06-01-2012 11:06 AM
Is it possible to programatically determine the index (order) of a particular element in a cluster constant (typedef)? The cluster is not a control cluster, so using the controls array is not an option.
It seems like this would be a property operation, but as there are no 'references' for non-control objects (are there?), there are no properties of non-control objects. I use non-control clusters a lot. I have struggled with the same issue when trying to retrieve cluster element names from non-control clusters (all roads lead to OpenG :-) don't want to install VIPM :-( ).
I use a DVR of a cluster of arrays to share data across an app, and use in Place Element structures to read/write the the arrays. Each array (all BOOLs or DBLs) represents an array of values to write to output modules (digital and analog). Generally I only update the arrays in one loop, and read in multiple VIs/loops.
From the start, I stored the data as arrays, but later in development I created cluster typedefs for clarity when using the data around a FP VI (mostly when reading the data from the array and displaying on indicators).
The exception to the write-once/read-many rule is when I simply want to set or clear a single BOOL bit.
Attached is an illustration showing 2 ways to do the same thing.
The DVR Read/Write Element structure on the RIGHT illustrates how I currently update a single element of a BOOL array. In particular, I want to set bit-2 of an array named 'bOutputCmds'. bOutputCmds is an element of a cluster named 'IoCluster', and the 'IoCluster' is shared throughout the app by a DVR named 'IoDataRef'. Safely updating the value of the bit requires 3 In Place operation (In Place DVR R/W, In Place UnBundle, and In Place Array Index).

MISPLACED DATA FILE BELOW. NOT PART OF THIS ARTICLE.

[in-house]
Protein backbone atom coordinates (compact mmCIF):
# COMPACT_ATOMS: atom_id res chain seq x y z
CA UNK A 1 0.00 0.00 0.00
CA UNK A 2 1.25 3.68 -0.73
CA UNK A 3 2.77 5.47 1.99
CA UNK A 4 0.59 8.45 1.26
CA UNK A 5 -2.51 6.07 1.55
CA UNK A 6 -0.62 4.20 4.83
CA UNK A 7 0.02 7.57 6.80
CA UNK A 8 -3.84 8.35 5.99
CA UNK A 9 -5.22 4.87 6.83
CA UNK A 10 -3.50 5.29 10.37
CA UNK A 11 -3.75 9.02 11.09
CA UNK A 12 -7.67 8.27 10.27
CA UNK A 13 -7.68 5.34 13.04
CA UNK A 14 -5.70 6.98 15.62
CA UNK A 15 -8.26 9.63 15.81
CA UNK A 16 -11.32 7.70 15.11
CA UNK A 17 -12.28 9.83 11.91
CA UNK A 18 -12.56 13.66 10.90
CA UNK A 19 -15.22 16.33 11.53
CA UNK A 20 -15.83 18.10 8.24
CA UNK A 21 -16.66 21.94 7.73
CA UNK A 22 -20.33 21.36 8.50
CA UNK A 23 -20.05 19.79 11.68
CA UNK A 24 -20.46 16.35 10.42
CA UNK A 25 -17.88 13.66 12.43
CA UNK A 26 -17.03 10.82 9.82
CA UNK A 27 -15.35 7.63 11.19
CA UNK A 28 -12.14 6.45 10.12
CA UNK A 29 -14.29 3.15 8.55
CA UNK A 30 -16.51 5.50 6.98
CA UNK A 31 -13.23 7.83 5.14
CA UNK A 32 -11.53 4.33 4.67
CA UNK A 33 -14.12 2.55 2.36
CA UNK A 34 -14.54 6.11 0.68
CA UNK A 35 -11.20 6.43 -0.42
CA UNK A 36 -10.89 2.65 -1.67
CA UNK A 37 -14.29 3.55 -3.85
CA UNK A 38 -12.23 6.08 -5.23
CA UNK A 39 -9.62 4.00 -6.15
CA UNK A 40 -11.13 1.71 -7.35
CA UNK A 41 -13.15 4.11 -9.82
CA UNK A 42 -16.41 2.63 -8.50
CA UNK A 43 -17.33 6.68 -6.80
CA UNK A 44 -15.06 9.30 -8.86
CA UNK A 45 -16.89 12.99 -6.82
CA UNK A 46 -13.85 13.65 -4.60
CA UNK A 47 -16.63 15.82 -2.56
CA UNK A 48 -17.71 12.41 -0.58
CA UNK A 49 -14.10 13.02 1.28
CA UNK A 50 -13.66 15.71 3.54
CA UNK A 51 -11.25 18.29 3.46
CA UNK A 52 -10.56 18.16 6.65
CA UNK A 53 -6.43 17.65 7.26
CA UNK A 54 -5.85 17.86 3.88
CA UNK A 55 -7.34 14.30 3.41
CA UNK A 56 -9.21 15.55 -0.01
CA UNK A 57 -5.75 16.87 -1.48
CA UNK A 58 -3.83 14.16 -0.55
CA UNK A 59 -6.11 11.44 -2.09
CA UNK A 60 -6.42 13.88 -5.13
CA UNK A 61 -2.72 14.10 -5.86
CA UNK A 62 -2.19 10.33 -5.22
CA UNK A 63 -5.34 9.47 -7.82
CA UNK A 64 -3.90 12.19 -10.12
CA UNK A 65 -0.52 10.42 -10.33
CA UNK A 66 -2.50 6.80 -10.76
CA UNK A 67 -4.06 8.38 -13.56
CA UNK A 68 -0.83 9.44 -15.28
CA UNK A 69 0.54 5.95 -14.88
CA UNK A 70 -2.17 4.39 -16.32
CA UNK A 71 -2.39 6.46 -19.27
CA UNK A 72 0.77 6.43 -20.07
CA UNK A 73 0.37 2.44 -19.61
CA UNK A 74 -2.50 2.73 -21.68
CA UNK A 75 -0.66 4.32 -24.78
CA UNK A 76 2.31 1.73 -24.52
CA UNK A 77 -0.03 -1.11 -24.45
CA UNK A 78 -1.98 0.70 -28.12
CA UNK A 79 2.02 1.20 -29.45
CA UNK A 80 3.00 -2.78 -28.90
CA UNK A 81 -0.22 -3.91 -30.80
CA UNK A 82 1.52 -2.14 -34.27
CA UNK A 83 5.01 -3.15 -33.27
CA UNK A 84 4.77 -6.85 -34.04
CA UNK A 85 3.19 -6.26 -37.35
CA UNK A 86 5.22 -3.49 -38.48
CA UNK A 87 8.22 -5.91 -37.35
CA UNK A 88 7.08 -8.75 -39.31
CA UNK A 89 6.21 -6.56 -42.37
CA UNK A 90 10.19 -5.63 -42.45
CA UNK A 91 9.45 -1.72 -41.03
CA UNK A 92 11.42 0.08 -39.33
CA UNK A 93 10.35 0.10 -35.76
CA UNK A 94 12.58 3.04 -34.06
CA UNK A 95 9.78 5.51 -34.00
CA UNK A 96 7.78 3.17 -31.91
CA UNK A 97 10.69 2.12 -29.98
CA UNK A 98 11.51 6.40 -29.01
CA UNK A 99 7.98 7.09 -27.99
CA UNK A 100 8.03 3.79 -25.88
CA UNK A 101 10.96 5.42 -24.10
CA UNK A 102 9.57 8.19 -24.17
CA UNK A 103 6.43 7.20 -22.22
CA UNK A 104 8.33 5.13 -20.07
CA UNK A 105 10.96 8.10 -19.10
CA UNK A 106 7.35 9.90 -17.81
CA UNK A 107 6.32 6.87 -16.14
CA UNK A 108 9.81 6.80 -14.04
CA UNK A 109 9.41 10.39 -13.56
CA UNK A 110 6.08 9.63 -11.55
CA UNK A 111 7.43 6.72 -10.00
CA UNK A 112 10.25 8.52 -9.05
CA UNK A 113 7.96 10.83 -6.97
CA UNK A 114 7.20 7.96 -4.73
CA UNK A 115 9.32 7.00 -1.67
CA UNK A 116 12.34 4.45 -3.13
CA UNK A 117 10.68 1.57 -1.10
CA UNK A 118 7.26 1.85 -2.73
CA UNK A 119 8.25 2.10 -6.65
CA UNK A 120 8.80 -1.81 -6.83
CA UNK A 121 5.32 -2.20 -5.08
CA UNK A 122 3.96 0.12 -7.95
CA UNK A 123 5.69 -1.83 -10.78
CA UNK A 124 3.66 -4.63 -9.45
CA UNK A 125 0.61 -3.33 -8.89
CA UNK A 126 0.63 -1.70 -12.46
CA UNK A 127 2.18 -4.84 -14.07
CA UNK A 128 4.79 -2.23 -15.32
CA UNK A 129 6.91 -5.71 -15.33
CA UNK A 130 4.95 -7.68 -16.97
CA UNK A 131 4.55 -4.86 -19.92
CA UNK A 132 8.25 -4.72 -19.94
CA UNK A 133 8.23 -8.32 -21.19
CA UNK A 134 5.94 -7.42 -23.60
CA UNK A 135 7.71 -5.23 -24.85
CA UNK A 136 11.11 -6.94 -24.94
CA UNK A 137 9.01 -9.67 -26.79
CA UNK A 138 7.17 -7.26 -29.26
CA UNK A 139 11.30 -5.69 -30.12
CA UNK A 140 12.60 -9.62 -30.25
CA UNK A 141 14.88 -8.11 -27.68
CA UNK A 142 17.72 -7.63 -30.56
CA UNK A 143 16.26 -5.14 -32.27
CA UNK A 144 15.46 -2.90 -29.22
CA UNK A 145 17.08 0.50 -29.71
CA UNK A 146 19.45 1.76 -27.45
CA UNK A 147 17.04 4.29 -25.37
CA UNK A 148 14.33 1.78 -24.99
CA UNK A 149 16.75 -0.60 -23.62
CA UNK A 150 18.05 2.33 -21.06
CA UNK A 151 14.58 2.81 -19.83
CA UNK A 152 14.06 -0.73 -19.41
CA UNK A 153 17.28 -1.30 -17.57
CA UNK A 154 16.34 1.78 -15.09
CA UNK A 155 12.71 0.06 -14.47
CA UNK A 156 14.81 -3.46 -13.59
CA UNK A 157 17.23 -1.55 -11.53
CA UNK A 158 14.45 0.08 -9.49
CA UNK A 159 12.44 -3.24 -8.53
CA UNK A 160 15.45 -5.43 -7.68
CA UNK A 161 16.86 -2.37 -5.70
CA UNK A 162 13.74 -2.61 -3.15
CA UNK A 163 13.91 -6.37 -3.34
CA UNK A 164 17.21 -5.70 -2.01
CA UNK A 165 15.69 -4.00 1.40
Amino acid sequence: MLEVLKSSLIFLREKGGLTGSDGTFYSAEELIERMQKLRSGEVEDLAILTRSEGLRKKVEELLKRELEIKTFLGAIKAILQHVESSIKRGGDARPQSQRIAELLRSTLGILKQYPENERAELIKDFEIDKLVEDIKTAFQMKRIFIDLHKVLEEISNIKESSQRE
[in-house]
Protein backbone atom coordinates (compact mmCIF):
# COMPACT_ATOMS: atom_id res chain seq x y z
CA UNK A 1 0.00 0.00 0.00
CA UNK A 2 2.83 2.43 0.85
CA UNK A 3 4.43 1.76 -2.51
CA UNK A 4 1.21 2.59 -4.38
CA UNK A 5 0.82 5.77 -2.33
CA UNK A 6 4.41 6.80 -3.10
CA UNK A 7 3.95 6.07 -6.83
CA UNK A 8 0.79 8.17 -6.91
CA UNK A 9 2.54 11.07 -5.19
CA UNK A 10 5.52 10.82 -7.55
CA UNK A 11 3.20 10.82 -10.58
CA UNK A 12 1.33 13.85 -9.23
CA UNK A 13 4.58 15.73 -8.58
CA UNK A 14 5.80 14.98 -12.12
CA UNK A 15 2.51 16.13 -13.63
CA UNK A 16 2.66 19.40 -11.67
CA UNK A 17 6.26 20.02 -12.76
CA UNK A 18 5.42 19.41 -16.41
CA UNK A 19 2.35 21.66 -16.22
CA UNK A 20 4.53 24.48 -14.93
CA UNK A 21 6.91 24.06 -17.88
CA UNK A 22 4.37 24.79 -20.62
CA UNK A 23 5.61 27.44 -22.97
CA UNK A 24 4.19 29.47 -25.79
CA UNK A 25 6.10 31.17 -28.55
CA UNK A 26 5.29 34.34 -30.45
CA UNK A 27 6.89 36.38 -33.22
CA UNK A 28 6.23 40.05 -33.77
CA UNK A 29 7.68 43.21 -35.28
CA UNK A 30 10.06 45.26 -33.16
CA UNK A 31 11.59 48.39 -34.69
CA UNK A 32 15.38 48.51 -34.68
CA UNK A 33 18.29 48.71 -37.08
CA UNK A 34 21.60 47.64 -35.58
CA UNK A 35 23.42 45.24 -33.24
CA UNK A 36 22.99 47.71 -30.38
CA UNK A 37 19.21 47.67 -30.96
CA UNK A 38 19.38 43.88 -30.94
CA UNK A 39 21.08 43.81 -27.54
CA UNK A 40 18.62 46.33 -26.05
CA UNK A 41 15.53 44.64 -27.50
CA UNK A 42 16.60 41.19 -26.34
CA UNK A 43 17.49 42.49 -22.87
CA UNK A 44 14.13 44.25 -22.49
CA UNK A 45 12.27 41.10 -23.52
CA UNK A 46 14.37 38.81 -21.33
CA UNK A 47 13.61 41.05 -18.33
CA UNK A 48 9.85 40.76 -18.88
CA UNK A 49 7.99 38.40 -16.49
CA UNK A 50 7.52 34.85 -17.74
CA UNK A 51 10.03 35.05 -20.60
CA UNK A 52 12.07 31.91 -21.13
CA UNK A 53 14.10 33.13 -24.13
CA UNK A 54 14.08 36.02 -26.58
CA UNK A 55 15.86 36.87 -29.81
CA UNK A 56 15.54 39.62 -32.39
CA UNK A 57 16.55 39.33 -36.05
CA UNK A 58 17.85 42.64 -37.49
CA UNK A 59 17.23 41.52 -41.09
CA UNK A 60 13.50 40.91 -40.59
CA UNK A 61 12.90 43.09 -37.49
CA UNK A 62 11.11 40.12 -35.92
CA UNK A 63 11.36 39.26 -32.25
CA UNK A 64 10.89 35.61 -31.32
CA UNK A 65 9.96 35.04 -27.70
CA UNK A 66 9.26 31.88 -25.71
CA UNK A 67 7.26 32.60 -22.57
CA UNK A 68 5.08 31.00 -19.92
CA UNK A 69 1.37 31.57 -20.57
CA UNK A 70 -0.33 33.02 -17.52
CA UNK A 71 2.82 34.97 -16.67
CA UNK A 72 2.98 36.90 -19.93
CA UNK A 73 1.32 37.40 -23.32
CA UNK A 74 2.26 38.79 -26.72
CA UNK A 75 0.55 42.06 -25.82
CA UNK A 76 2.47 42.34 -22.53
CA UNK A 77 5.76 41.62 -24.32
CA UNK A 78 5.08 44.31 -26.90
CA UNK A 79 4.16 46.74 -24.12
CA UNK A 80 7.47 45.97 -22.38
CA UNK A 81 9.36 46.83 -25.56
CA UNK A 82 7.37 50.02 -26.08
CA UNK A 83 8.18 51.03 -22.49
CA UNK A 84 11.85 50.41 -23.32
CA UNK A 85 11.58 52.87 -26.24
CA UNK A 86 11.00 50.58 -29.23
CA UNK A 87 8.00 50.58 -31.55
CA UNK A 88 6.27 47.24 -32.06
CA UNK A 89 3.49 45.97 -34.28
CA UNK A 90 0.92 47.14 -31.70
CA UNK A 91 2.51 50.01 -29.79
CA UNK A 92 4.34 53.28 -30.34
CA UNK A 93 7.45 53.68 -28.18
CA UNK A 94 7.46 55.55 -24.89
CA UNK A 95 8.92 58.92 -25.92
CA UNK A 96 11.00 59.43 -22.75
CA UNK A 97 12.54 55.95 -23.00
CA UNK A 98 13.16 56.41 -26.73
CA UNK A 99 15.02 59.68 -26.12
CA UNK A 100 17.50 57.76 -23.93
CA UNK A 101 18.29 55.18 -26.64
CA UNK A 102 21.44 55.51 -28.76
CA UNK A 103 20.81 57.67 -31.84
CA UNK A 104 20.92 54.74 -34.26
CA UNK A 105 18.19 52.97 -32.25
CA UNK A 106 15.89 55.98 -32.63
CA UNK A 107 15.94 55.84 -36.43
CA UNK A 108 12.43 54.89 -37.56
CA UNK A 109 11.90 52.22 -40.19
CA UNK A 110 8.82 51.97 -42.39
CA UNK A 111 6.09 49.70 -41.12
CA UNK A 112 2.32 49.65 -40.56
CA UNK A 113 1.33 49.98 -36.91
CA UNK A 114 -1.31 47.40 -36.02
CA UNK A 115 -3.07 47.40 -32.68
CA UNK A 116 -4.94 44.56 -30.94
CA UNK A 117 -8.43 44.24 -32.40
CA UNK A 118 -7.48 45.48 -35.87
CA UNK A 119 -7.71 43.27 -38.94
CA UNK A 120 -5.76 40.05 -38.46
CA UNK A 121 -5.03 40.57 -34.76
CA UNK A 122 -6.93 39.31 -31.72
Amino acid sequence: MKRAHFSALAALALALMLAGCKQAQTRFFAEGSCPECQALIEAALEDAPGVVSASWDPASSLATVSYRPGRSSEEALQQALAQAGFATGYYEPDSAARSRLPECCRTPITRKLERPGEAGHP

This works fine. However, proper operation requires specifying the index of the bit of interest, in this case, '2'. I could assign constants for all the particular bits, but it would seem more appropriate to take advantage of the typedefs I have created. The typedefs allow me to make changes to the IO assignments and describe the configuration in only one place. The DVR R/W Element on the LEFT illustrates a way to update a single bit (safely) by cluster element name.
Extracting the index of element 'bLoadEna' (2) from the cluster typedef used on the LEFT would make the solution on the RIGHT much cleaner.
My backup is to replace all the arrays I originally put in the shared cluster with the individual clusters that later I so carefully defined, or, replace all non-control clusters with Indicator clusters. Either will work fine. Mostly I am technically curious as I tend to be bumping up against the limitations of non-control clusters quite often. I seem to be a non-UI programmer in a UI world.
Actually, my last statement was rhetorical, but is really quite true. My application is a headless embedded controller, so I do not need or use many controls. Maybe I should think about that some before picking on non-control clusters...
Solved! Go to Solution.
06-01-2012 12:11 PM
The controls property node works just fine. Controls is used in the generic sense to mean any control or indicator. There is a separate propert node which can identify whether a specific "control" is a control or indicator. The image below shows getting the labels of the indicators in the error out cluster.
I do not know of any cluster order property, but you can use the label property to find the indicator (control) you want, so long as all have unique labels.
06-01-2012 01:13 PM
Use the tools from my favorite library, the VariantDataType library, found in vi.lib\utility\VariantDataType, as shown:
The functions used here are "GetClusterInfo" and "GetTypeInfo."
06-01-2012 03:02 PM
Perfect! This solves both the posted problem (get index), and the older get-name problem.
I tested wrapping this all up in a sub-VI (passing the cluster typdef, and a single un-bundled element from that cluster). It would be perfect, but the selected element looses its name when passed to the sub-vi, so I have to use Variant Info to get the name of the selected element and pass the name to the the sub-vi. The remainder is in the sub-vi (the name list and name search you illustrated). Not as elegent, but at least it is a closed-form solution, meaning I do not have to both select the element (i.e. un-bundle) AND describe the element (e.g. string constant).